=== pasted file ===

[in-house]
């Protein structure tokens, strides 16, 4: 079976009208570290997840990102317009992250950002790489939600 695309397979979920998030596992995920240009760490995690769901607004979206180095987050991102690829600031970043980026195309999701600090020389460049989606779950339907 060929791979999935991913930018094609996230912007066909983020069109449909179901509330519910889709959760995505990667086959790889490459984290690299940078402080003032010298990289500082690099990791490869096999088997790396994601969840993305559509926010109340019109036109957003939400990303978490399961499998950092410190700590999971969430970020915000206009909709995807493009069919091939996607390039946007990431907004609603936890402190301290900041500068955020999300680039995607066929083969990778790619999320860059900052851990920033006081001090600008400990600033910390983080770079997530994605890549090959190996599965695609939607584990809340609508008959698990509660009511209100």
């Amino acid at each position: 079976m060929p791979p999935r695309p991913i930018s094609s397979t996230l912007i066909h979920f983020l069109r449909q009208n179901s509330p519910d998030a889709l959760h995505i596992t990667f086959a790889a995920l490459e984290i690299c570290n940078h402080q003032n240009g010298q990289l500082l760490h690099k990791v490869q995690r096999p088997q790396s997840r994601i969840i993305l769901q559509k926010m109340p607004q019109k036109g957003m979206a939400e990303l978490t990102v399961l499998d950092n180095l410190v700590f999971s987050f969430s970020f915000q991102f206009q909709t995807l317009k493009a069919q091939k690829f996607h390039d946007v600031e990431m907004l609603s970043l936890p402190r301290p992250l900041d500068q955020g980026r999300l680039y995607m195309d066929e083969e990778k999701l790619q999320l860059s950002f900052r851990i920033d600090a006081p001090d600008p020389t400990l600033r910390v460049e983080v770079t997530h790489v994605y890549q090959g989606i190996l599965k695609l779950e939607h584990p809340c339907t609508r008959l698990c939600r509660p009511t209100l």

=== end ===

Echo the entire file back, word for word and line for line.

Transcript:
[in-house]
């Protein structure tokens, strides 16, 4: 079976009208570290997840990102317009992250950002790489939600 695309397979979920998030596992995920240009760490995690769901607004979206180095987050991102690829600031970043980026195309999701600090020389460049989606779950339907 060929791979999935991913930018094609996230912007066909983020069109449909179901509330519910889709959760995505990667086959790889490459984290690299940078402080003032010298990289500082690099990791490869096999088997790396994601969840993305559509926010109340019109036109957003939400990303978490399961499998950092410190700590999971969430970020915000206009909709995807493009069919091939996607390039946007990431907004609603936890402190301290900041500068955020999300680039995607066929083969990778790619999320860059900052851990920033006081001090600008400990600033910390983080770079997530994605890549090959190996599965695609939607584990809340609508008959698990509660009511209100």
């Amino acid at each position: 079976m060929p791979p999935r695309p991913i930018s094609s397979t996230l912007i066909h979920f983020l069109r449909q009208n179901s509330p519910d998030a889709l959760h995505i596992t990667f086959a790889a995920l490459e984290i690299c570290n940078h402080q003032n240009g010298q990289l500082l760490h690099k990791v490869q995690r096999p088997q790396s997840r994601i969840i993305l769901q559509k926010m109340p607004q019109k036109g957003m979206a939400e990303l978490t990102v399961l499998d950092n180095l410190v700590f999971s987050f969430s970020f915000q991102f206009q909709t995807l317009k493009a069919q091939k690829f996607h390039d946007v600031e990431m907004l609603s970043l936890p402190r301290p992250l900041d500068q955020g980026r999300l680039y995607m195309d066929e083969e990778k999701l790619q999320l860059s950002f900052r851990i920033d600090a006081p001090d600008p020389t400990l600033r910390v460049e983080v770079t997530h790489v994605y890549q090959g989606i190996l599965k695609l779950e939607h584990p809340c339907t609508r008959l698990c939600r509660p009511t209100l």